CLICK HERE to listen to episode audio (4:09).Sections below are the following: Transcript of Audio Audio Notes and Acknowledgments ImageExtra Information Sources Related Water Radio Episodes For Virginia Teachers (Relevant SOLs, etc.). Unless otherwise noted, all Web addresses mentioned were functional as of 9-24-21. TRANSCRIPT OF AUDIO From the Cumberland Gap to the Atlantic Ocean, this is Virginia Water Radio for the week of September 27, 2021.  This episode is part of a series this fall on water connections to the human body and human biology.  This week, we start with some mystery sounds.  Have a listen for about 25 seconds, and see if you know the body system you can hear at work in all of these sounds.  And here's a hint: it'll be a show of strength if you guess this. SOUNDS  - ~23 sec If you guessed the muscular system, you're right!  Walking, dribbling a basketball, lifting weights, and jumping rope all involve some of the over 600 skeletal muscles in the human body.  Skeletal muscles, also called striated or voluntary muscles, are one of three muscle types in the body.  The other two are smooth, or involuntary muscles, found in internal organs; and cardiac muscle in the heart.  Whatever their location or function, muscles have several important connections to water, including the following six. First, water is a major component of muscles, making up over 70 percent of muscle mass. Second, cell volume, that is, the space within cells, is affected by the amount of water that cells contain, or the cells' hydration state.  This is believed to be related to muscle strength and contraction capacity by affecting the shape and function of muscle proteins. Third, water is the medium containing all the dissolved biochemicals that the body needs to function, including those involved in muscular contraction and in nourishing muscle cells. Fourth, water is involved in reactions that release energy from the molecule ATP, and water is associated with the important energy-storage molecule glycogen. Fifth, water helps regulate body temperature, including the heat generated by muscular activity. And sixth, water helps lubricate moveable joints, the structures upon which skeletal muscles act to move parts of the body. Overall, water plays a significant role in muscle strength and function, and muscle, in turn, is an important area of water storage for the body. We close with some music whose title speaks of one of the most common uses of our muscles.  Here's the closing 25 seconds of “Walk This Way For Awhile,” by the Harrisonburg and Rockingham County, Va.-based band, The Steel Wheels. MUSIC - ~25 sec – Lyrics: “…you walk this way for awhile; will you walk this way for awhile?  I think you will, I know you still, I hope you will.” SHIP'S BELL Virginia Water Radio is produced by the Virginia Water Resources Research Center, part of Virginia Tech's College of Natural Resources and Environment.  For more Virginia water sounds, music, or information, visit us online at virginiawaterradio.org, or call the Water Center at (540) 231-5624.  Thanks to Stewart Scales for his banjo version of Cripple Creek to open and close this show.  In Blacksburg, I'm Alan Raflo, thanking you for listening, and wishing you health, wisdom, and good water. AUDIO NOTES AND ACKNOWLEDGEMENTS The sounds heard in this episode were recorded by Virginia Water Radio in Blacksburg, Va., on September 23, 2021. “Walk This Way for Awhile,” by The Steel Wheels, is from the album “Live at Goose Creek,” recorded October 14, 2010, at Franklin Park Performing Arts Center, Purcellville, Va., and produced by Goose Creek Music; used with permission of The Steel Wheels.  The song is also on The Steel Wheel's 2010 album, “Red Wing.”  More information about The Steel Wheels is available online at http://www.thesteelwheels.com/.  More information about Goose Creek Music is available online at http://www.goosecreekmusic.com/.  More information about the Franklin Park Arts Center is available online at http://www.franklinparkartscenter.org/.  This music was used previously by Virginia Water Radio in Episode 286, 10-19-15. Click here if you'd like to hear the full version (1 min./11 sec.) of the “Cripple Creek” arrangement/performance by Stewart Scales that opens and closes this episode.  More information about Mr. Scales and the group New Standard, with which Mr. Scales plays, is available online at http://newstandardbluegrass.com. IMAGE Structure of a representative human skeletal muscle.  Illustration from National Institutes of Health/National Cancer Institute, SEER Training Module, “Muscular System/Structure of Skeletal Muscle,” online at https://training.seer.cancer.gov/anatomy/muscular/structure.html. EXTRA INFORMATION ABOUT THE HUMAN MUSCULAR SYSTEM The following information is quoted from the National Institutes of Health/National Cancer Institute, SEER Training Module, “Muscular System/Introduction” online at https://training.seer.cancer.gov/anatomy/muscular/. “The muscular system is composed of specialized cells called muscle fibers.  Their predominant function is contractibility.  Muscles, attached to bones or internal organs and blood vessels, are responsible for movement.  Nearly all movement in the body is the result of muscle contraction.  Exceptions to this are the action of cilia, the flagellum on sperm cells, and amoeboid movement of some white blood cells. “The integrated action of joints, bones, and skeletal muscles produces obvious movements such as walking and running.  Skeletal muscles also produce more subtle movements that result in various facial expressions, eye movements, and respiration. “In addition to movement, muscle contraction also fulfills some other important functions in the body, such as posture, joint stability, and heat production.  Posture, such as sitting and standing, is maintained as a result of muscle contraction.  The skeletal muscles are continually making fine adjustments that hold the body in stationary positions.  The tendons of many muscles extend over joints and in this way contribute to joint stability.  This is particularly evident in the knee and shoulder joints, where muscle tendons are a major factor in stabilizing the joint.  Heat production, to maintain body temperature, is an important by-product of muscle metabolism.  Nearly 85 percent of the heat produced in the body is the result of muscle contraction.” SOURCES Used for Audio Ann Baggaley, ed., Human Body, Dorling Kindersley Publishing, New York, N.Y, 2001. Cedric Bryant and Daniel Green, eds., Essentials of Exercise Science, American Council on Exercise, San Diego, Calif., 2017. Michael Houston, Biochemistry Primer for Exercise Science, 3rd Edition, Human Kinetics, Champaign, Ill., 2006. Isabel Lorenzo et al., “The Role of Water Homeostasis in Muscle Function and Frailty: A Review,” Nutrients, Vol. 11, No. 8 (August 2019, accessed online at https://www.ncbi.nlm.nih.gov/pmc/articles/PMC6723611/(subscription may be required for access).  National Institutes of Health/National Cancer Institute, SEER Training Modules, “Muscular System,” online at https://training.seer.cancer.gov/anatomy/muscular/. Science Direct, “Synovial Fluid: Structure and Function,” excerpted from Textbook of Pediatric Rheumatology, 5th Edition, Elsevier, Amsterdam, Netherlands, 2005; accessed online at https://www.sciencedirect.com/topics/medicine-and-dentistry/synovial-fluid(subscription may be required for access). Scott Powers and Edward Howley, Exercise Physiology: Theory and Application to Fitness and Performance, 8th Edition, McGraw-Hill, New York, N.Y., 2012.U.S. Geological Survey, “The Water in You: Water and the Human Body, online at https://www.usgs.gov/special-topic/water-science-school/science/water-you-water-and-human-body?qt-science_center_objects=0#qt-science_center_objects. For More Information about Water and the Human Body American Society of Hematology, “Blood Basics,” online at https://www.hematology.org/education/patients/blood-basics. Cleveland [Ohio] Clinic, “Heart & Blood Vessels: How Does Blood Travel Through Your Body,” online at https://my.clevelandclinic.org/health/articles/heart-blood-vessels-blood-flow-body. Cleveland [Ohio] Clinic, “Lymphatic System,” online at https://my.clevelandclinic.org/health/articles/21199-lymphatic-system.Eric Cudler, “Neuroscience for Kids,” online at https://faculty.washington.edu/chudler/neurok.html. Franklin Institute of Philadelphia, Penn., “Blood Vessels,” online at https://www.fi.edu/heart/blood-vessels. Mayo Clinic Health System, “Water: Essential to your body,” online at https://www.mayoclinichealthsystem.org/hometown-health/speaking-of-health/water-essential-to-your-body. Memorial Sloan Kettering Cancer Center, “Facts About Blood and Blood Cells,” online at https://www.mskcc.org/cancer-care/patient-education/facts-about-blood-and-blood-cells. National Institutes of Health/National Cancer Institute, SEER Training Modules, “Nervous System,” online at https://training.seer.cancer.gov/anatomy/nervous/. National Institutes of Health/National Cancer Institute, SEER Training Module, “Skeletal System,” online at https://training.seer.cancer.gov/anatomy/skeletal/.National Institutes of Health/National Library of Medicine, “Blood, Heart and Circulation,” online at http://www.nlm.nih.gov/medlineplus/bloodheartandcirculation.html. University of Bristol (England), School of Medical Sciences, “Brain Basics: The Fundamentals of Neuroscience,” online at http://www.bris.ac.uk/synaptic/basics/basics-0.html. RELATED VIRGINIA WATER RADIO EPISODES All Water Radio episodes are listed by category at the Index link above (http://www.virginiawaterradio.org/p/index.html).  See particularly the “Science” subject category. Another episode related to human exercise is Episode 483, 7-29-19.  It focuses on buoyancy and drag in the water and is designed for middle school and high school students. Following are links to other episodes on connections of water to human biology.  Please note that some of these episodes are being redone in fall 2021; in those cases, the respective links below will have information on the updated episodes.  Episode 195, 1-6-14 – Water thermodynamics.Episode 393, 11-6-17 – Disease: Influenza.Episode 466, 4-1-19 – Water intake and sports.Episode 517, 3-23-20 and Episode 519, 4-6-20 – Disease: Water connections to COVID-19.Episode 592, 8-30-21 – Overview of water's roles in the body.Episode 593, 9-6-21 – Circulatory system connections to water.Episode 594, 9-13-21 – Neurological system connections to water.Episode 595, 9-20-21 – Skeletal system connections to water. FOR VIRGINIA TEACHERS – RELATED STANDARDS OF LEARNING (SOLs) AND OTHER INFORMATION Following are some Virginia Standards of Learning (SOLs) that may be supported by this episode's audio/transcript, sources, or other information included in this post. 2020 Music SOLs SOLs at various grade levels that call for “examining the relationship of music to the other fine arts and other fields of knowledge.” 2018 Science SOLs Grades K-3 plus 5: Force, Motion, and Energy5.2 – Energy can take many forms.5.3 – There is a relationship between force and energy of moving objects. Grades K-4: Living Systems and Processes4.2 – Plants and animals have structures that distinguish them from one another and play vital roles in their ability to survive. Grade 66.6 – Water has unique physical properties and has a role in the natural and human-made environment. Life ScienceLS.2 – All living things are composed of one or more cells that support life processes, as described by the cell theory.LS.4 – There are chemical processes of energy transfer which are important for life. BiologyBIO.2 – Chemical and biochemical processes are essential for life.BIO.3 – Cells have structure and function. Virginia's SOLs are available from the Virginia Department of Education, online at http://www.doe.virginia.gov/testing/. Following are links to Water Radio episodes (various topics) designed especially for certain K-12 grade levels. Episode 250, 1-26-15 – on boiling, for kindergarten through 3rdgrade.Episode 255, 3-2-15 – on density, for 5th and 6th grade.Episode 282, 9-21-15 – on living vs. non-living, for kindergarten.Episode 309, 3-28-16 – on temperature regulation in animals, for kindergarten through 12th grade.Episode 333, 9-12-16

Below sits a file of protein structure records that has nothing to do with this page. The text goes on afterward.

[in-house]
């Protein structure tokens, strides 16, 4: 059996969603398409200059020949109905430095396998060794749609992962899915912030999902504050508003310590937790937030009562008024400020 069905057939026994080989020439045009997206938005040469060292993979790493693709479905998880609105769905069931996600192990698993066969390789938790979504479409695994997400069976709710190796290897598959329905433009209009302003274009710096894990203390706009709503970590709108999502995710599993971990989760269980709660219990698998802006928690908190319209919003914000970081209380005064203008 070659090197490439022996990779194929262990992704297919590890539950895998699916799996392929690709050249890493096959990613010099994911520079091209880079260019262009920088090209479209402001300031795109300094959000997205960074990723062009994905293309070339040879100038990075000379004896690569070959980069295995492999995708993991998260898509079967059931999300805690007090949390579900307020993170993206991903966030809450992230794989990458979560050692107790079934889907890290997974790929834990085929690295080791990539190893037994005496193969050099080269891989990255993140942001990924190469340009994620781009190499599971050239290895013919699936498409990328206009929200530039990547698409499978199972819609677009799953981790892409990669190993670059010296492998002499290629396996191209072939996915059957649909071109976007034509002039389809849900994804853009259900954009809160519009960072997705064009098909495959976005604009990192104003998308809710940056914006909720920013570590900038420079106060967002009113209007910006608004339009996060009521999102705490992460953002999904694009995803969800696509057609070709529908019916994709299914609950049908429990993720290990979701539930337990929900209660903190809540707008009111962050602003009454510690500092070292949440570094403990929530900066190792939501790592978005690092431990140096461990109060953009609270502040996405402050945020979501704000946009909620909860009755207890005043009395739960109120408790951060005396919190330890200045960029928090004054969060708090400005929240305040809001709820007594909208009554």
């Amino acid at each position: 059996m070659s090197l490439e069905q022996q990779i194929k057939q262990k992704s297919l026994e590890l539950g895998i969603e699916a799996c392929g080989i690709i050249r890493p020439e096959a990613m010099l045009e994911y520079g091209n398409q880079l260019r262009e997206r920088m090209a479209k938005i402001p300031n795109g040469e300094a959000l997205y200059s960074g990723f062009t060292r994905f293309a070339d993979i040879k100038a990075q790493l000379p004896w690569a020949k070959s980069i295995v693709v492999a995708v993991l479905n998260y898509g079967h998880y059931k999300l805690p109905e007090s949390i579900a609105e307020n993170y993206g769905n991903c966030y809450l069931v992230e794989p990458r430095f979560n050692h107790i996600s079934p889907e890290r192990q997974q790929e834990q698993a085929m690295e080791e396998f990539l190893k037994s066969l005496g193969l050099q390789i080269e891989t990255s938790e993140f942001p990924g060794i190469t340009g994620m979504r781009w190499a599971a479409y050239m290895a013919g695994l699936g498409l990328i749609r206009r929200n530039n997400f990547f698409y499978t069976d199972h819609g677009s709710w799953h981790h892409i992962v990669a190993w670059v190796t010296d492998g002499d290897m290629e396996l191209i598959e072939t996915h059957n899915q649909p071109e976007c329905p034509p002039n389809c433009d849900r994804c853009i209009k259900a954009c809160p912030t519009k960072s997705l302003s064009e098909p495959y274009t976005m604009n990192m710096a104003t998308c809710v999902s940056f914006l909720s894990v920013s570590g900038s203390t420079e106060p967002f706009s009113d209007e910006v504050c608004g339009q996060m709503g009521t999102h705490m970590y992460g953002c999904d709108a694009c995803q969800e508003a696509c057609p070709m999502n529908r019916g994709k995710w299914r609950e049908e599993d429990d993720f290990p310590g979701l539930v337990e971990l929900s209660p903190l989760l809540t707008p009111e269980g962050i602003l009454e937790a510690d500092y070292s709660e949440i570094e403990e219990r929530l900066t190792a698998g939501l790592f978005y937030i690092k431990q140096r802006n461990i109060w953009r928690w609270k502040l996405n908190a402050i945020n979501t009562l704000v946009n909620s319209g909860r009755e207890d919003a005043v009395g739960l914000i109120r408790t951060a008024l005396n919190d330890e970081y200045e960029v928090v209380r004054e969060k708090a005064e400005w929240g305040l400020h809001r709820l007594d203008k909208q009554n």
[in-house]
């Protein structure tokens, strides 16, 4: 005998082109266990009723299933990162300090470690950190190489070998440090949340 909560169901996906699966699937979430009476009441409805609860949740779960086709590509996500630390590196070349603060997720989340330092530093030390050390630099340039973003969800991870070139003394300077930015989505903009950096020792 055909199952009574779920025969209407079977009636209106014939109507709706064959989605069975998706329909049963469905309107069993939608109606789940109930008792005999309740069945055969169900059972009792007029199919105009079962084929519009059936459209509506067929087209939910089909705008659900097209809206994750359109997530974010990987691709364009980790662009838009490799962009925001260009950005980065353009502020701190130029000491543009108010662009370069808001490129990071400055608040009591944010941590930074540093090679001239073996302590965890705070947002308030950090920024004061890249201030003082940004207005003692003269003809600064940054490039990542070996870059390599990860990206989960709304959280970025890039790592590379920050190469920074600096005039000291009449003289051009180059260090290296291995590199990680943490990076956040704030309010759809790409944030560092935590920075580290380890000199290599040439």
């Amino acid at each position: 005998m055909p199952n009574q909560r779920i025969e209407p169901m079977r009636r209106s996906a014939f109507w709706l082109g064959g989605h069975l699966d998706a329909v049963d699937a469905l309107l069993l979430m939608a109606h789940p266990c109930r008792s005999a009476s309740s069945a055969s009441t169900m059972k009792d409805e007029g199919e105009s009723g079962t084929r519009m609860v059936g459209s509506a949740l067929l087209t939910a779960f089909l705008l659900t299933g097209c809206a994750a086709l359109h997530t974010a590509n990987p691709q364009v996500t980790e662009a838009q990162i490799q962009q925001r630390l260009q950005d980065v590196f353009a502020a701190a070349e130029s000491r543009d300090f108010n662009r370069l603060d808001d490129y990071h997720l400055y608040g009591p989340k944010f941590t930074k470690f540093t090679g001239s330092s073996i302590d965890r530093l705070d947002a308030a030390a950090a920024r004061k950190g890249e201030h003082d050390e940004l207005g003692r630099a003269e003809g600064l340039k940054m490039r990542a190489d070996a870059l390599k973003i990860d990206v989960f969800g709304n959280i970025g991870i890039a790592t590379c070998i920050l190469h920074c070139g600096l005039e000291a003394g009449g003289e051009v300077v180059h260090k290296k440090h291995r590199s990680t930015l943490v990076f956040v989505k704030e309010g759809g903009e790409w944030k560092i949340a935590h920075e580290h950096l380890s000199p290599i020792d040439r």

kids new york science bay university agency performance music natural state audio college walking live energy accent dark steel wheels tech water heat web cells index rain pond research ocean government education medicine fitness plants vol school force illustration philadelphia netherlands chesapeake snow penn exercise environment neuroscience heart va amsterdam msonormal blood motion stream normal worddocument zoom donotshowrevisions citizens san diego ill environmental structure american society times new roman calibri trackmoves trackformatting punctuationkerning saveifxmlinvalid ignoremixedcontent compatibility breakwrappedtables dontgrowautofit latentstyles deflockedstate latentstylecount latentstyles style definitions msonormaltable table normal donotpromoteqf lidthemeother lidthemeasian x none snaptogridincell wraptextwithpunct useasianbreakrules mathpr mathfont cambria math brkbin brkbinsub smallfrac dispdef lmargin rmargin defjc centergroup wrapindent intlim subsup narylim undovr defunhidewhenused defsemihidden defqformat defpriority lsdexception locked priority semihidden unhidewhenused qformat name normal name title name default paragraph font name subtitle name strong name emphasis name table grid name placeholder text name no spacing name light shading name light list name light grid name medium shading name medium list name medium grid name dark list name colorful shading name colorful list name colorful grid name light shading accent name light list accent name light grid accent name revision name list paragraph name quote name intense quote name dark list accent name colorful shading accent name colorful list accent name colorful grid accent name subtle emphasis name intense emphasis name subtle reference name intense reference name book title name bibliography name toc heading biology lyrics chemical grade nutrients posture muscles colorful walk this way national institutes signature application bio scales human body watershed transcript nervous system calif virginia tech neurological ls essentials atlantic ocean natural resources grades k function name normal indent name list name list bullet name list number name closing name signature name body text name body text indent name list continue name message header name salutation name date name body text first indent name note heading name block text name document map name plain text name e name normal web name normal table name no list name outline list name table simple name table classic name table colorful name table columns name table list name table 3d name table contemporary name table elegant name table professional name table subtle name table web name balloon text name table theme name plain table name grid table light name grid table light accent dark accent colorful accent name list table processes medical science circulation exceptions harrisonburg textbooks exercise science bristol england ar sa blacksburg american council mcgraw hill champaign franklin institute memorial sloan kettering cancer center msohyperlink atp awhile red wing hematology sections life sciences stormwater daniel green policymakers elsevier msobodytext blood vessels bmp rockingham county human kinetics new standard acknowledgment virginia department goose creek cripple creek skeletal cumberland gap scott powers sols tmdl geological survey mayo clinic health system lymphatic system skeletal muscle circulatory blood cells living systems purcellville virginia standards water center audio notes covid-19